Art Moore entered the media world as a public relations assistant for the Seattle Mariners and a correspondent covering pro and college sports for Associated Press Radio. He reported for a Chicago-area daily newspaper and was senior news writer for Christianity Today magazine and an editor for Worldwide Newsroom before joining WND shortly after 9/11. He earned a master's degree in communications from Wheaton College.More ↓Less ↑
Jackson, Miss., Pastor Danny Hollins: ‘It’s our calling. We’re trying to put feet to our faith’ (courtesy: Jackson Clarion-Ledger
Local churches across the nation quietly are emerging as heroes of hurricane relief as the needs of an estimated 3 million people left hungry, homeless and jobless by Hurricane Katrina strain government resources as never before.
Though the many already hard at work seem to have needed no prodding, evangelist Franklin Graham, who heads the evangelical relief agency Samaritan’s Purse, is calling on church leaders to adopt 10 refugee families and offer not only shelter but complete assistance, including job opportunities and help in relocation.
Some officials believe New Orleans residents will be separated from their homes for another three to six months. In certain areas, it may be a year before the infrastructure is rebuilt and in others, there may be no going back.
Rev. Danny Hollins of Greater Fairview Baptist Church in Jackson, Miss., says the decision to take in 68 members of an extended family is the biggest test he’s encountered as a pastor.
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Evacuee Paul Austin, 15, of New Orleans relaxes in his new living quarters in Greater Fairview Baptist Church in Jackson, Miss. (courtesy: Jackson Clarion-Ledger
“I’ve never had to do anything like this,” he told the Jackson Clarion-Ledger.
The evacuated New Orleans family will stay as long as needed.
“It’s a challenge for us, but we’ve accepted the challenge,” Hollins said. “It’s our calling. We’re trying to put feet to our faith.”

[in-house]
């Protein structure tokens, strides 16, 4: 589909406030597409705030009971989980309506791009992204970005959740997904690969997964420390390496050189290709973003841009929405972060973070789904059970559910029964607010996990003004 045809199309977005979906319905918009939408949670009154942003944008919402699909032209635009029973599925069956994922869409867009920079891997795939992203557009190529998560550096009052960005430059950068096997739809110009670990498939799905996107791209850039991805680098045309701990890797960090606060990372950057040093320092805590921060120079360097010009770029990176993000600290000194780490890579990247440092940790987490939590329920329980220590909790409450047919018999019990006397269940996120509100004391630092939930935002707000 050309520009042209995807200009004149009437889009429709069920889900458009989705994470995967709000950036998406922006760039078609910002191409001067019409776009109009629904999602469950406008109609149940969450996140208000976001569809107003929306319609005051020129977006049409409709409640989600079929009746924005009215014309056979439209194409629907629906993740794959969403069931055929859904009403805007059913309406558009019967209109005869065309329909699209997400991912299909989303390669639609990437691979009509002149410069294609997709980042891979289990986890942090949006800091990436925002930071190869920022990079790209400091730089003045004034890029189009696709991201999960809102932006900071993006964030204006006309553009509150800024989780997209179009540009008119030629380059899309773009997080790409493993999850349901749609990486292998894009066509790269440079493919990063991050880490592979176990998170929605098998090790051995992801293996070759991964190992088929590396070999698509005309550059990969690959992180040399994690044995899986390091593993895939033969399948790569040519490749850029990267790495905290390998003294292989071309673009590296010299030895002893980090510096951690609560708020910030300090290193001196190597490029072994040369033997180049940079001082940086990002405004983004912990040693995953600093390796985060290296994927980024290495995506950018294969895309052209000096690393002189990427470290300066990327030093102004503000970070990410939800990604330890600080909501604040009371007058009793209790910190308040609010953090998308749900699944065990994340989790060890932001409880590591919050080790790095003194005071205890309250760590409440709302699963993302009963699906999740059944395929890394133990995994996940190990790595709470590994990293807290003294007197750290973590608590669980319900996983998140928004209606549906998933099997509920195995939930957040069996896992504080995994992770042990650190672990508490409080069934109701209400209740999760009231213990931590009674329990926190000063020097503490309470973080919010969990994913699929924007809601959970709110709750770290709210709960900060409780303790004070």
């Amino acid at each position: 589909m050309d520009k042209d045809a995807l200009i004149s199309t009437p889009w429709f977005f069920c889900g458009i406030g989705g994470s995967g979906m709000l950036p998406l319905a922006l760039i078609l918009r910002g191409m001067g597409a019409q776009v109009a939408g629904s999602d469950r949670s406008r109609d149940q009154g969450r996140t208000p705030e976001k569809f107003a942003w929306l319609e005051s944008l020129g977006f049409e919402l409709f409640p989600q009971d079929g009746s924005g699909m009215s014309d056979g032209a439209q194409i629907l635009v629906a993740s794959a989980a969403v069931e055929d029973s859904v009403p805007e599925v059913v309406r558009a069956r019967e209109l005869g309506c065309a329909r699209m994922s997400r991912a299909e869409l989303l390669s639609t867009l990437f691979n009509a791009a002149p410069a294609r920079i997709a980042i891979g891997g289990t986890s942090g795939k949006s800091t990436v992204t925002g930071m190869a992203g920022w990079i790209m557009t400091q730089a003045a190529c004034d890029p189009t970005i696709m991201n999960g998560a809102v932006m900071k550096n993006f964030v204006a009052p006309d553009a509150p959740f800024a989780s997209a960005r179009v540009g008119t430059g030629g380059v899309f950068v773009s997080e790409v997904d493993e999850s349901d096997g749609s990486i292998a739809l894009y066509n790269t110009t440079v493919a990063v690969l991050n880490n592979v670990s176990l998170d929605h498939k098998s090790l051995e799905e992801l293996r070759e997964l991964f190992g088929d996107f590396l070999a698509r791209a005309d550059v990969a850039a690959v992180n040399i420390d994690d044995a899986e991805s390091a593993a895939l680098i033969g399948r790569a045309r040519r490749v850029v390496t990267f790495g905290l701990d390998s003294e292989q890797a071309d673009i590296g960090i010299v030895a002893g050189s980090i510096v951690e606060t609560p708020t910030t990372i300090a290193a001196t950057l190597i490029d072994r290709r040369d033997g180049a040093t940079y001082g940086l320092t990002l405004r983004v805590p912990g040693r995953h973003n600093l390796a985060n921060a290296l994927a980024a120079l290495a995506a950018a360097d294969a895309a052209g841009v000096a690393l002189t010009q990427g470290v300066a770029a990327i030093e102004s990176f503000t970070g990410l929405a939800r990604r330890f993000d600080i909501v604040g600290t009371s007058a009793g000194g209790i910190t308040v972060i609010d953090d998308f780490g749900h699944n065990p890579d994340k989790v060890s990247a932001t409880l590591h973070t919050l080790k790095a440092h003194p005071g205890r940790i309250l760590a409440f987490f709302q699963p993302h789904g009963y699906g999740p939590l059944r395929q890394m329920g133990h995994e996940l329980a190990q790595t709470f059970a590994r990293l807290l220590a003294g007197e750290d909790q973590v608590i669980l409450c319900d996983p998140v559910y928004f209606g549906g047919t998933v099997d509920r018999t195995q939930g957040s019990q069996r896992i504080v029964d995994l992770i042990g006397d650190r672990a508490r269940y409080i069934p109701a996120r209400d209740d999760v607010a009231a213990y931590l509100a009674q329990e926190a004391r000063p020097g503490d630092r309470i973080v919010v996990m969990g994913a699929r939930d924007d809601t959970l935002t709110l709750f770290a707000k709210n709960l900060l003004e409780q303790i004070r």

‘Can’t wait for government’
In a plea for action, the Kalamazoo Gazette’s editorial board recalled how churches nationwide stepped forward in the 1970s to help Vietnamese fleeing the communists after Saigon fell.
“Americans have already seen they can’t wait for government to take care of the problem,” the editorial said. “Thousands of hungry, thirsty, sick New Orleans residents were trapped in the submerged city with little or no help from the government. It is clear this long-term evacuee crisis must be solved by private initiative.”
In Hendersonville, Tenn., a family of 16 who just arrived from New Orleans showed gratitude to St. John Baptist Church, one of many in the city collecting clothing, diapers and shoes for the evacuees as they feed them and provide shelter.
“They’re very heartwarming, loving people, always stretching out their arms. They have done so much for me and my family,” said hurricane victim Griselda Wilson.
In Houston, the largest center of refugee activity outside the disaster area, Second Baptist Church is spearheading a citywide faith-based effort that includes matching families with the overflow that cannot be housed in local facilities such as the Astrodome.
The Red Cross and other groups have refused to match evacuees with Houston residents who offer housing due to concerns about liability, Christianity Today reported.